If you're in your 40s, you're probably in the prime of your career. You've paid your dues and now, one hopes, you have a salary that reflects that. With any luck, you'll come to the end of those student loan payments sometime in this decade, freeing up more money.

But the house is bigger, the kids are older and may need help buying a car or paying for school—and, if you're honest, you might be blowing money on things you could do without.

Statistically, most Americans are dangerously behind at this point, with an estimated median savings of only $63,000. Remember that Fidelity recommends that you have three times your annual salary saved by the time you reach 40. So, if you're making $55,000, you should have a balance of $165,000 already banked. At age 45, it is recommended you have four times your annual salary saved and six times that level by the time you reach 50.

If you are behind (and even if you're not), you should try to max out your 401(k) contributions. If you don't already have an Individual Retirement Account (IRA), start one and try to max that out as well. You can contribute up to $6,000 for both 2021 and 2022. To reach these goals, consider putting any raises you get toward retirement savings. And if you no longer have student loan payments, commit those sums to your nest egg as well.


If you're in your 50s, you're nearing retirement age but have time to save. You also might be paying your children's college tuition and helping them with car payments, gasoline, and any number of other expenses. The house may be getting older and need fixing up, and your medical bills are almost certainly rising.

The estimated median savings of fiftysomethings is about $117,000—far shy of the desirable six to eight times annual income that Fidelity recommends.

If you are 50 or older, you can make what's called a "catch-up contribution"— an extra $1,000 a year to your IRA and an extra $6,500 a year to your 401(k) or 403(b) in 2021 and 2022. Besides taking advantage of catch-up contributions, consider downsizing by selling your home and collecting any appreciated value.

If you have company stock options or other assets, don't forget to consider those as part of your retirement balance, even if they don't sit in a retirement account. Consider meeting with a financial planner, especially one who specializes in retirement, to get things in order.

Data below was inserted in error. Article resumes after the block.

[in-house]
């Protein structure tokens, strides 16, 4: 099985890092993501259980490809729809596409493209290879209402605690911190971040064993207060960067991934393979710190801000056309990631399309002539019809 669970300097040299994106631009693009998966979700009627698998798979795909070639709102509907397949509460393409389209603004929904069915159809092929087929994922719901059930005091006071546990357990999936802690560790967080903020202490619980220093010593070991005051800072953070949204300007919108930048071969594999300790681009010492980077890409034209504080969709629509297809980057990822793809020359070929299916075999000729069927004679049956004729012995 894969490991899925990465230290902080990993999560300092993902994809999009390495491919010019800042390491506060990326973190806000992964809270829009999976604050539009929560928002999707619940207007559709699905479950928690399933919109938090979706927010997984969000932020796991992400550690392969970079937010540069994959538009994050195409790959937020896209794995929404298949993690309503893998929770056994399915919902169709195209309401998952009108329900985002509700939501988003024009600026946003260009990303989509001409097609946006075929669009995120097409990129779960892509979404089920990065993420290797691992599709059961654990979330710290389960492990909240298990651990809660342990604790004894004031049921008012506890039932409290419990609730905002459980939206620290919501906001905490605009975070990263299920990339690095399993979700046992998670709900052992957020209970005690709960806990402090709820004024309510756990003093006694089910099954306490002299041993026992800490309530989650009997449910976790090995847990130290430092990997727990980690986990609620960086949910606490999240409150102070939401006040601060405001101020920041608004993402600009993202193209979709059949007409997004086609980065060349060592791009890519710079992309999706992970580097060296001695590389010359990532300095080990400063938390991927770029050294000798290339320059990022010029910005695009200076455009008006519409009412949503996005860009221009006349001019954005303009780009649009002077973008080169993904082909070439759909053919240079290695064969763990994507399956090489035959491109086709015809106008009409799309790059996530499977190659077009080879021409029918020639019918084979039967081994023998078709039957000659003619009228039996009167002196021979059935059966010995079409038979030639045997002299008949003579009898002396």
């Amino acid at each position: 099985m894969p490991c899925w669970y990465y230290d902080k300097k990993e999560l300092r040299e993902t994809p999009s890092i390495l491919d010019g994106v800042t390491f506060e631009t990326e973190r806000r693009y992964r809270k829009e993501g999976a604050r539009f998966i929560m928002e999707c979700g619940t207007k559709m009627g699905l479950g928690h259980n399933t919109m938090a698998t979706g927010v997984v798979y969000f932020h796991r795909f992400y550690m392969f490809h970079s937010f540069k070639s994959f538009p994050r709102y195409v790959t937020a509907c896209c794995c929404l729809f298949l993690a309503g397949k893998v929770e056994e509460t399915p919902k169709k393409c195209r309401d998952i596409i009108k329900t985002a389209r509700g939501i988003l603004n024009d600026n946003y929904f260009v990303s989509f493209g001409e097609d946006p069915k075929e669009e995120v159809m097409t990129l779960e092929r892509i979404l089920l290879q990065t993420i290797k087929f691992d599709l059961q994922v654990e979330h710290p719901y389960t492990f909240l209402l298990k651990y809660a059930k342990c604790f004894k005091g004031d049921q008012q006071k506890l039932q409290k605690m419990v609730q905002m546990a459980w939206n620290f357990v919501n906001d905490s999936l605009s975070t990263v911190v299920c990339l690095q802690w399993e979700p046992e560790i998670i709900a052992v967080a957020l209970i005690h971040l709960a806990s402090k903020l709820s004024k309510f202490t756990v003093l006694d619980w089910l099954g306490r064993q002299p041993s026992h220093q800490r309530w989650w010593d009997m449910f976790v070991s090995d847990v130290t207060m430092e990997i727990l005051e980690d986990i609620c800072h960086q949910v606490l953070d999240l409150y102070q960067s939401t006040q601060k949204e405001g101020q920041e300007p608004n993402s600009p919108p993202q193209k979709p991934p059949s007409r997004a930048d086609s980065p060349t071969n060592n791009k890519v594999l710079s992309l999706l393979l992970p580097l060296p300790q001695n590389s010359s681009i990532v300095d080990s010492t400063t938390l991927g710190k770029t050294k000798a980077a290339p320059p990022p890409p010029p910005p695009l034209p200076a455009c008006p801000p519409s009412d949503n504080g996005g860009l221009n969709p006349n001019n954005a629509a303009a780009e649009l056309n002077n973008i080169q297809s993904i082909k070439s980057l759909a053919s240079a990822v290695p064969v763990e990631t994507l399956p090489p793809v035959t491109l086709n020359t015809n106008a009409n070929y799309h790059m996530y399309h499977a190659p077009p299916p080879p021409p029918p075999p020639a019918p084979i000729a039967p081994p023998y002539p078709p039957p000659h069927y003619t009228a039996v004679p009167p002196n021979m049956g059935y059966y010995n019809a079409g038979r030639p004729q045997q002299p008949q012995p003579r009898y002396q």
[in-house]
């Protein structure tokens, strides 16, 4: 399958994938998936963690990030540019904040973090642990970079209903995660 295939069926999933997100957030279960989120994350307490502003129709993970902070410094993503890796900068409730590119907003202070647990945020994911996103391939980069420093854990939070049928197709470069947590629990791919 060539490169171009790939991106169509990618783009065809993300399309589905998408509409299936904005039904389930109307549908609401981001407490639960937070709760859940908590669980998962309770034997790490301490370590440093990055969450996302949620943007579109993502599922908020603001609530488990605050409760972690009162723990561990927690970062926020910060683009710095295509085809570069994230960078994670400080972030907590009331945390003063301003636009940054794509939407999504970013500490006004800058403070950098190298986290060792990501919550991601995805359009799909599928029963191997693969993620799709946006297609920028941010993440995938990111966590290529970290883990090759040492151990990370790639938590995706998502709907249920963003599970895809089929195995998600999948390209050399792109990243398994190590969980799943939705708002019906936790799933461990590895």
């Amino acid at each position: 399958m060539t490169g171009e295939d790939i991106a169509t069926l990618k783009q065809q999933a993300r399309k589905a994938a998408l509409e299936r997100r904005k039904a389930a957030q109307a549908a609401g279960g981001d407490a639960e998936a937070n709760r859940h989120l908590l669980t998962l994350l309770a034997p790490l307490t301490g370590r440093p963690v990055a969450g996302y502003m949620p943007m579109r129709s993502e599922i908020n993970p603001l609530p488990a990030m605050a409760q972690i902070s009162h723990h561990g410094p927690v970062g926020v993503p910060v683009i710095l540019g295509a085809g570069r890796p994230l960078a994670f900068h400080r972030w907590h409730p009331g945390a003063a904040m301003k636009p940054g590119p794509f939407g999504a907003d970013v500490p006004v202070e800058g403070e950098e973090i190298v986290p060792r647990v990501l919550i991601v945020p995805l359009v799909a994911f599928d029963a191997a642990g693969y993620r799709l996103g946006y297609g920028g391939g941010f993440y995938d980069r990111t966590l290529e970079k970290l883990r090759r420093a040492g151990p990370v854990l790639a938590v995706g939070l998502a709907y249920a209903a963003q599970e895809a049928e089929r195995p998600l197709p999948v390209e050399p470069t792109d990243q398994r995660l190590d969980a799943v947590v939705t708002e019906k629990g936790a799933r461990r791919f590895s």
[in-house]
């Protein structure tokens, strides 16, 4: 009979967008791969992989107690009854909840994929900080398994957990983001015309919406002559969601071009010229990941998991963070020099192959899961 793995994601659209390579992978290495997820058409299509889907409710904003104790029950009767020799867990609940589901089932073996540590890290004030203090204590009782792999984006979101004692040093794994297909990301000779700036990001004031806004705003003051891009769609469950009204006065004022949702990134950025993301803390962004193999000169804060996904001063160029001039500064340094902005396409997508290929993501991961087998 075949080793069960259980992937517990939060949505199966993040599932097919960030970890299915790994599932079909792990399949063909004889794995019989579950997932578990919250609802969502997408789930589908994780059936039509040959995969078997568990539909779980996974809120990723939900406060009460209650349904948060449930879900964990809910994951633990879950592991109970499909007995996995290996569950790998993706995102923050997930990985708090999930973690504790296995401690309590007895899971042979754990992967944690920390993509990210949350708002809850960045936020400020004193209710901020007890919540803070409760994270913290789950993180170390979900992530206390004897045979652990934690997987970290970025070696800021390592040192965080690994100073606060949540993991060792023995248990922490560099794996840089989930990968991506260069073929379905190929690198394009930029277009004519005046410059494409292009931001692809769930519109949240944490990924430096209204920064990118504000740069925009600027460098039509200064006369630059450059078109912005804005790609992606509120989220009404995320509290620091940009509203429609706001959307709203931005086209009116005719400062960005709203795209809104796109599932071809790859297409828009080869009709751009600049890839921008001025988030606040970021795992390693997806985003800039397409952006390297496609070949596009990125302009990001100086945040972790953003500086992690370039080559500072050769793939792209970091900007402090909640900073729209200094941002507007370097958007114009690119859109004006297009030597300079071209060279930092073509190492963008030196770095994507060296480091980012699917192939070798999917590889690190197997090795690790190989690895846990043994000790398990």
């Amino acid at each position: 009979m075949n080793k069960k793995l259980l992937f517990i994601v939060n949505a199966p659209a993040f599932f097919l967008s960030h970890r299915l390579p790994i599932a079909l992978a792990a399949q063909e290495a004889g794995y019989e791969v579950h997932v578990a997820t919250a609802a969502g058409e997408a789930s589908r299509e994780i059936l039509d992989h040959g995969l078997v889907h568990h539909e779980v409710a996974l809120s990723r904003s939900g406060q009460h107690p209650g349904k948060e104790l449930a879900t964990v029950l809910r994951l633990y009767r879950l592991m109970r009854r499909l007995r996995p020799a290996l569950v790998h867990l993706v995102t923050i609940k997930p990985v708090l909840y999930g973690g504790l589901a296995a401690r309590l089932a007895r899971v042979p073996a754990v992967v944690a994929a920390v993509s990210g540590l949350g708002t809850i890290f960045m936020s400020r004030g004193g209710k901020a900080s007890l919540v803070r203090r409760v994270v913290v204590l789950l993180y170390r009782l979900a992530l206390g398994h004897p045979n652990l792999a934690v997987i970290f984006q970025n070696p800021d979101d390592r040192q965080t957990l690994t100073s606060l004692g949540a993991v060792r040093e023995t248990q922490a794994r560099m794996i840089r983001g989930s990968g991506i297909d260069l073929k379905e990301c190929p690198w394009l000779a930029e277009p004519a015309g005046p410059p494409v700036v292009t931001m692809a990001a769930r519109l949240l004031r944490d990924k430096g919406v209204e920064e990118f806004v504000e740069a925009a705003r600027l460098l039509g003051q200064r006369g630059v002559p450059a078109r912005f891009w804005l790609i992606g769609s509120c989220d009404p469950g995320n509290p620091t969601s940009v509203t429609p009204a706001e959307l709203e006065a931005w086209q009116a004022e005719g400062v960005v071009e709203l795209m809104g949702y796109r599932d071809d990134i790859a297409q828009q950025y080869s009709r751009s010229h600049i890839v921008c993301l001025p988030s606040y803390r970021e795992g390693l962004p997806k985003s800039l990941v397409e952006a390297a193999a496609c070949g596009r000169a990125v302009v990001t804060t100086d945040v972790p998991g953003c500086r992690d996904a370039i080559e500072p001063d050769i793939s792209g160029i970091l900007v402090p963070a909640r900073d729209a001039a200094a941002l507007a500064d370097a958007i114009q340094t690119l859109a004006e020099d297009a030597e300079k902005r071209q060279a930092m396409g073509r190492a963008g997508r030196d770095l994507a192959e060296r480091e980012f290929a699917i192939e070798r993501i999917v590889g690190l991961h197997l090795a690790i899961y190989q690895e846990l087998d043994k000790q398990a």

This is typically the decade when you begin to reap the rewards of decades of saving. By the time you reach 60, you should have eight times your annual salary saved, according to Fidelity, while those who are 67 should have 10 times their salary saved.

Unfortunately, Transamerica reports the estimated median savings for sixtysomethings is $172,000. At this point, it’s harder to save enough to make up for any shortfall. If you are behind on your savings, take a hard look at your assets and see what can be monetized at some point to help sustain you.

This is also the decade you can start receiving Social Security benefits. Most seniors find this to be a significant source of monthly income. For instance, the average monthly benefit for a retired worker in 2021 was $1,543 per month.

The Bottom Line

The amount needed for retirement is different for everyone. Nevertheless, there are benchmarks you can try to hit at every decade of your life. It's never too early in your career to put a plan together, but it's never too late to start, either.

Article Sources

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  2. TransAmerica Center for Retirement Studies. "A Retirement Security Retrospective: 2007 Versus 2017," Page 8. Accessed Nov. 2, 2020.

  3. Transamerica Center for Retirement Studies. "A Compendium of Findings About U.S. Workers," Page 72. Accessed Nov. 2, 2020.

  4. Federal Reserve. "Report on the Economic Well-Being of U.S. Households in 2016 - May 2017," Page 60. Accessed Nov. 2, 2020.

  5. TransAmerica Center for Retirement Studies. "Retirement Throughout the Ages: Expectations and Preparations of American Workers," Page 14. Accessed Nov. 2, 2020.

  6. Internal Revenue Service. "IRS announces 401(k) limit increases to $20,500." Accessed Nov. 19, 2021.

  7. Internal Revenue Service. "2021 Limitations Adjusted as Provided in Section 415(d), etc." Accessed Nov. 2, 2020.

  8. Fidelity. "How Much Should I Save for Retirement?" Accessed Nov. 2, 2020.

  9. Fidelity. "How Much do I Need to Retire?" Accessed Nov. 2, 2020.

  10. Social Security Administration. "2021 Social Security Changes." Accessed Nov. 2, 2020.